I had a dream that I used an assault rifle to destroy the CCTV cameras installed on the side of a courthouse. I crouched on a nearby rooftop and loaded the rifle one bullet at a time, pulling the charging handle back as I slid each round into the chamber by hand. I aimed, fired, and popped the cameras like balloons full of sparks. I laughed as I heard the sirens grow louder and louder in my own mind. It didn’t take long for the police to close in on my location, so I loaded another round, put the rifle under my chin, and pulled the trigger.
Then, I got out of bed and got dressed. Joseph slept next to the sweat stain I left on the sheets, the shape of my body left behind me—a chalk outline waiting for a group of reporters to swarm around it clamoring for a lead, a tip about my motivations. I left him and the body behind in the dark. I washed my face, I drank my coffee, I remembered the office but not how I got there.
Mr. Jabez waited for me near the copier, wearing a scowl. He reeked of yesterday’s cigarillos, and his love handles jutted out past his waistband. He said something that sounded like: “The reason for your existence is to consume.”
So I popped my ears, and he repeated himself, I think. “I said the reason you’re late is important, I presume?”
I blinked to clear my eyes.
“I was sick last night. I’m better this morning. I woke up late. It won’t happen again.”
“It better not.” He sauntered away into his coffee cup of an office. I turned towards the light of the window, dulled by a haze of gray. He didn’t understand that the reason I was late is the same as the reason for being anywhere at all, but I think I snapped out of it and just dug in at my desk and worked.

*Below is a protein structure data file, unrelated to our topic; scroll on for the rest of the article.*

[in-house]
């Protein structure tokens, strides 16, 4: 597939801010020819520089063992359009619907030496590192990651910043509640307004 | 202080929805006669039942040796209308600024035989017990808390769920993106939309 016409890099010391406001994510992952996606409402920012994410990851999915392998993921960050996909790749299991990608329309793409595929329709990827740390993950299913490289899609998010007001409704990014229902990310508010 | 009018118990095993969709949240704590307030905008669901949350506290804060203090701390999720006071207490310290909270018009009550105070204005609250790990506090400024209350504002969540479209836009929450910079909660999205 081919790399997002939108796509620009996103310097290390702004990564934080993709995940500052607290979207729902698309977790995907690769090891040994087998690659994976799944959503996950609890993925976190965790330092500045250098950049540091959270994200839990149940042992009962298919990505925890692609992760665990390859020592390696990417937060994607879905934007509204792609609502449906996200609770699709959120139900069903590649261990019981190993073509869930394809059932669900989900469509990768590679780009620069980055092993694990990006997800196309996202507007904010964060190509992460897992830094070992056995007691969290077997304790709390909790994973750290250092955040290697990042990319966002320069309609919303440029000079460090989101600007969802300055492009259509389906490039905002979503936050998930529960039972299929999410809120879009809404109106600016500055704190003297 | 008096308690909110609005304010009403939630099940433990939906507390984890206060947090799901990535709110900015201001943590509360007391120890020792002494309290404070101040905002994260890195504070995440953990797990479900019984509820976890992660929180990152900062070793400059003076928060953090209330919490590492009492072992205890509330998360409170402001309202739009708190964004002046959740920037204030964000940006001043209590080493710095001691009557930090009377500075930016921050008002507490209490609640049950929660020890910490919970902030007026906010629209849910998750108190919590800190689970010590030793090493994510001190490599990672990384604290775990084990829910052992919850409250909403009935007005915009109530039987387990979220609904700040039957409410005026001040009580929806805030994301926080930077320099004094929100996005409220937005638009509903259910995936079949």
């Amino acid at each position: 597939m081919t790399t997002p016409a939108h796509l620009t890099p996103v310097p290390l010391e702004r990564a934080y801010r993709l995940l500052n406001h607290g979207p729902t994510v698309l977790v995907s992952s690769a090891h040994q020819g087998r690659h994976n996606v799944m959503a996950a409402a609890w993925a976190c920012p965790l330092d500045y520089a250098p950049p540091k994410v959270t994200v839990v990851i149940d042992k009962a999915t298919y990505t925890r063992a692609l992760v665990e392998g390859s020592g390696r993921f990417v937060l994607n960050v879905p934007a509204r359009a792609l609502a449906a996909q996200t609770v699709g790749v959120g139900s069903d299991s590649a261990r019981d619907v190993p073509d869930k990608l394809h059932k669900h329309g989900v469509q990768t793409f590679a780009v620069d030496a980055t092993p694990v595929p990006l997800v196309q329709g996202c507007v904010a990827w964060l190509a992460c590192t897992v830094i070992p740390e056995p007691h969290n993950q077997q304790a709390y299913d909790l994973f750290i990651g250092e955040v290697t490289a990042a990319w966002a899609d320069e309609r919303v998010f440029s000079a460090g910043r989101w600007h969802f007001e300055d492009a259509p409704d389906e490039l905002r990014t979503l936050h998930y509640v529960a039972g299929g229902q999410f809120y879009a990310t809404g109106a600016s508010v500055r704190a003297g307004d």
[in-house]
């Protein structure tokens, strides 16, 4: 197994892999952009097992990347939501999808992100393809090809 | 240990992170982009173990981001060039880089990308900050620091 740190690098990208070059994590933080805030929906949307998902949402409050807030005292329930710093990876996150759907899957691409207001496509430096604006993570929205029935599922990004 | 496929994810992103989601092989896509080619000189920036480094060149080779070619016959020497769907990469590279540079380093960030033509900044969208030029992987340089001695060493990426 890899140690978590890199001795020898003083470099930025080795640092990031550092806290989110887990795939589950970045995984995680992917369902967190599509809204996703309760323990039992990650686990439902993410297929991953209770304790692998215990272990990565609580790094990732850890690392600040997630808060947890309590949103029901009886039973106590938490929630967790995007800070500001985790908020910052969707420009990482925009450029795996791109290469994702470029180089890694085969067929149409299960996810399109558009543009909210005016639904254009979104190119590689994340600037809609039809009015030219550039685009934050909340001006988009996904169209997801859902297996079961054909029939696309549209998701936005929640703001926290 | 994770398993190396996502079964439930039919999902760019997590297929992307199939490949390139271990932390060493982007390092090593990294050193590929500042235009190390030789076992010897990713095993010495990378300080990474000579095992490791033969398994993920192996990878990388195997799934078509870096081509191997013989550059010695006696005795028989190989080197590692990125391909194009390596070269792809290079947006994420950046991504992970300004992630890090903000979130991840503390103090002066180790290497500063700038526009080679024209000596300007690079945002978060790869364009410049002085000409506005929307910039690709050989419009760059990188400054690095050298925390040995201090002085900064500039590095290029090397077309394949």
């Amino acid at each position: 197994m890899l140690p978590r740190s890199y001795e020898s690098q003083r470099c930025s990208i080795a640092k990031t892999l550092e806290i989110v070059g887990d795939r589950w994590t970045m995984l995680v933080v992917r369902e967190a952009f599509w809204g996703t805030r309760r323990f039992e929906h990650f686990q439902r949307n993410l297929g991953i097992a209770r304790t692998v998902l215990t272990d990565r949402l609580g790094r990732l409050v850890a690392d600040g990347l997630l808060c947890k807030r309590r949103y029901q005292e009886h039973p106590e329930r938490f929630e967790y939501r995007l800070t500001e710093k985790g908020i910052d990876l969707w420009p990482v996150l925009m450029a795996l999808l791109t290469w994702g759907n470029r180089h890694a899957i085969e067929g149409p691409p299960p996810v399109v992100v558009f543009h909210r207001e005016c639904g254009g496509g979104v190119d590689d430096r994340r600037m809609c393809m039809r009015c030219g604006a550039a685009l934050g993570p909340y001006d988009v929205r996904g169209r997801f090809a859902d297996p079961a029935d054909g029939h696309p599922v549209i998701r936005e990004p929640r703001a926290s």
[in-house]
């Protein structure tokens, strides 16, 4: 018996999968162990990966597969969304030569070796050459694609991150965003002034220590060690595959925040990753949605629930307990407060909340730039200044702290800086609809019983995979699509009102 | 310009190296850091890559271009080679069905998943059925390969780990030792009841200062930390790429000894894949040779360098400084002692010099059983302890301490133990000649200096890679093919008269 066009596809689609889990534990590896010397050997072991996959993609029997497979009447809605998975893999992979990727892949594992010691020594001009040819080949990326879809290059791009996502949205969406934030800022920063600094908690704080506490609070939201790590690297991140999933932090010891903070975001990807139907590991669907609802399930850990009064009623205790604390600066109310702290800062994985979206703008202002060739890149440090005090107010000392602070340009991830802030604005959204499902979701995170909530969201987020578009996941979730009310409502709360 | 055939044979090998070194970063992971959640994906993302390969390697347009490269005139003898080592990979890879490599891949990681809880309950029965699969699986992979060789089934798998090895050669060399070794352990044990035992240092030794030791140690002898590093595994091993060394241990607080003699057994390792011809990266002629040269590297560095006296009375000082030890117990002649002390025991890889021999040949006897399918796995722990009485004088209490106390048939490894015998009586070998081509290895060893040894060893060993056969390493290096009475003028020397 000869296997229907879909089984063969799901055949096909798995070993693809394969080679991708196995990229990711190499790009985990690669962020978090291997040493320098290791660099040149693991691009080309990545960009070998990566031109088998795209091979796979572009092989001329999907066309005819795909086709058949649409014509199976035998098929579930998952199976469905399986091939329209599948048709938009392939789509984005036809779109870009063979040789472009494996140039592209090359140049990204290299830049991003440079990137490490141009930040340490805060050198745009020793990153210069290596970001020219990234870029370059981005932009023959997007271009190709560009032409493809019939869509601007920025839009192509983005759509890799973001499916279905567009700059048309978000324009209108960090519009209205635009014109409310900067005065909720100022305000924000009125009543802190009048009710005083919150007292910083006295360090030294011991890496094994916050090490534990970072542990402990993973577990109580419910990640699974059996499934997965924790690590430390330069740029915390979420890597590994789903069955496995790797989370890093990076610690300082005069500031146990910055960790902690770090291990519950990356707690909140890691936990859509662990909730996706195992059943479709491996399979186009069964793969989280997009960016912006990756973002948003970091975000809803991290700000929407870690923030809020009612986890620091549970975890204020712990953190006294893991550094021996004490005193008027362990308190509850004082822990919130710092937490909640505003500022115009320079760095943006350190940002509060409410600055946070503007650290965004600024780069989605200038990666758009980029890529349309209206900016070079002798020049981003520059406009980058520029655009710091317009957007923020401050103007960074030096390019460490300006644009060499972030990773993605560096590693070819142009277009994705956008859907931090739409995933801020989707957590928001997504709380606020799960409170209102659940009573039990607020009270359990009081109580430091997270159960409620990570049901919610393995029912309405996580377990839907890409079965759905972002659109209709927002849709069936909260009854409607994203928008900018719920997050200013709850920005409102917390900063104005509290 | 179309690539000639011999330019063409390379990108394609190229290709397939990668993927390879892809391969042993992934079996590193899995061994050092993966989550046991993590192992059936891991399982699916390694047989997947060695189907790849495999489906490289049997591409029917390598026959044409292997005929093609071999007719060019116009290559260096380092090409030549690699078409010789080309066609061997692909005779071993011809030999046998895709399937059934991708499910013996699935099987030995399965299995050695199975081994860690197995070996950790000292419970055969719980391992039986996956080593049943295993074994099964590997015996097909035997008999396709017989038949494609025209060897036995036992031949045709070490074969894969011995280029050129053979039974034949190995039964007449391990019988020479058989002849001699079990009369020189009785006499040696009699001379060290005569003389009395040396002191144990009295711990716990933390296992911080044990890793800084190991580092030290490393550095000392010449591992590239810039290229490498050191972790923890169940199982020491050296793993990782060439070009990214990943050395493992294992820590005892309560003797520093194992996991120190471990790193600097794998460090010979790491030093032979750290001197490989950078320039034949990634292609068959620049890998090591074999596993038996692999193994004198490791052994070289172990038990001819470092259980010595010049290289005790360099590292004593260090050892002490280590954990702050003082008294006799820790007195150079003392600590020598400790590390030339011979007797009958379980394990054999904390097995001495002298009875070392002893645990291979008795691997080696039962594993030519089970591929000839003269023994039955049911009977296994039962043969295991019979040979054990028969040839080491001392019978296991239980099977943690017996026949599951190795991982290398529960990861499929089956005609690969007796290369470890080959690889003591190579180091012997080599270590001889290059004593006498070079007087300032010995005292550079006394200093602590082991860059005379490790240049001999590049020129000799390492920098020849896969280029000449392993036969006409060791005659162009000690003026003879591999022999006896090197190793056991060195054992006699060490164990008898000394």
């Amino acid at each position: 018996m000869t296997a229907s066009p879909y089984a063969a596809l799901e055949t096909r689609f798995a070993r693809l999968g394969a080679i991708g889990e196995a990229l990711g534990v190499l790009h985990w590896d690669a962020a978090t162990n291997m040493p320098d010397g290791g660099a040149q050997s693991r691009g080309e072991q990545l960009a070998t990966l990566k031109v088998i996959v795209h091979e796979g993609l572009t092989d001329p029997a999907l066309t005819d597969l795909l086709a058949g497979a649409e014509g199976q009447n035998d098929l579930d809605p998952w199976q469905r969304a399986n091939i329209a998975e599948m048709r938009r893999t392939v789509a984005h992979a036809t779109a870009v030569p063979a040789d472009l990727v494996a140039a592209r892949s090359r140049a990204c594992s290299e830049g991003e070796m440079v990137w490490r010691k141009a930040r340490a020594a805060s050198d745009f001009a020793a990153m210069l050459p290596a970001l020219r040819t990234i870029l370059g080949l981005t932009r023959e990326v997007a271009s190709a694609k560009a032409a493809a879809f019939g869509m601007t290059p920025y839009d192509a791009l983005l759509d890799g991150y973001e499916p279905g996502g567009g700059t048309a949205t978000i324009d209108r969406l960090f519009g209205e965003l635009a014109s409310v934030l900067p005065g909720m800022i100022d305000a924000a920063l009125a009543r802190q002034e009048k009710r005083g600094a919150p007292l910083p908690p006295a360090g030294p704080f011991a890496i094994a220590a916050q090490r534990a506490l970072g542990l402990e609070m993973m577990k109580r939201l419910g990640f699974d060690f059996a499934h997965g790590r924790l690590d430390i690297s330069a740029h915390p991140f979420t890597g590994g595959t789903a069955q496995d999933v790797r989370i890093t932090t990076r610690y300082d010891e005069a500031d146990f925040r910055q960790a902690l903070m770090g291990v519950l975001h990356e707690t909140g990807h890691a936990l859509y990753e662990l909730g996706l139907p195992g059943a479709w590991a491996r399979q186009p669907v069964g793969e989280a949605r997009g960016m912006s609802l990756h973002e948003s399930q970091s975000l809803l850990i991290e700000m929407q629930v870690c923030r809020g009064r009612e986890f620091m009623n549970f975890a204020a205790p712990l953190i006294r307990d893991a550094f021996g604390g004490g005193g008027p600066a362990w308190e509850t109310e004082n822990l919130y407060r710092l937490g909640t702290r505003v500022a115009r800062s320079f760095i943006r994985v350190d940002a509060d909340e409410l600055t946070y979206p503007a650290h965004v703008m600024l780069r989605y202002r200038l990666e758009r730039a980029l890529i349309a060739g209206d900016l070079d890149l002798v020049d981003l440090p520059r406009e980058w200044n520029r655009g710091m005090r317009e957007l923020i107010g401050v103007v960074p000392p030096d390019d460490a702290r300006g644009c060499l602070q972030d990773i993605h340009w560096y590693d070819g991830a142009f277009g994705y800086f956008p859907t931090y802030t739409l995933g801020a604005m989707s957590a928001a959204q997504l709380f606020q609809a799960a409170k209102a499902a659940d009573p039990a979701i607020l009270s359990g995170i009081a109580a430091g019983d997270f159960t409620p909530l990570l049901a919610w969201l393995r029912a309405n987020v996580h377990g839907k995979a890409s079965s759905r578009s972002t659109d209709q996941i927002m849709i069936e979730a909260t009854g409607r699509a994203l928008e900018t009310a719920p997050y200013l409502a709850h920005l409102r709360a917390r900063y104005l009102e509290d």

I didn’t remember getting home, either, but Joseph and I were on the couch, and we were watching what I think was a soap opera. He held me in his bony arms—he felt close and far away. We watched two men dance with each other like we used to dance, and the show made me feel good, but Joseph wouldn’t stop looking at me, piercing me with his blue eyes, and then we were in bed, and I was looking up at the ceiling fan rotating around us. I saw the rifle again in my sleep. I cherished the liberty of the smell of the gunpowder, and then I was in the office again.
Home again, no dancing, this time I wasn’t in bed, but it was dark, and I stood in the middle of the living room with the lights off, crying. Joseph knew what I was doing, but he needed to get up early so he left me alone, and because I knew who he was with some days and I didn’t want to have that conversation, so we didn’t. It’s why I was crying, I think, but I just can’t remember the rest, and then I was back in the office, and this time it was a party, there are lights and streamers, and the music is too loud, and I was confused but everyone smiled and waited for me to speak. The words welled up in my throat, so I had to load them in one by one. This time it hurt, making so much effort to make it look effortless, and I wanted to cry, so I tried to sing along with Mr. Jabez and the others as they linked hands and promised each other to never let go.
Then I’m back at the copy machine watching the colors blur together as they passed through, a blank canvas on one side and a belt of bullets on the other, and then I can’t do it anymore.
I’m back home again, before Joseph gets back, my nerves smoldering and my hands wet. I pour drink after drink and watch the afternoon swirl downward. I wait for Joseph to come back and anger himself at the thought of my insurrection, but all I can think of is the night, the dreams, the cold steel of the rifle, and the cameras popping like balloons.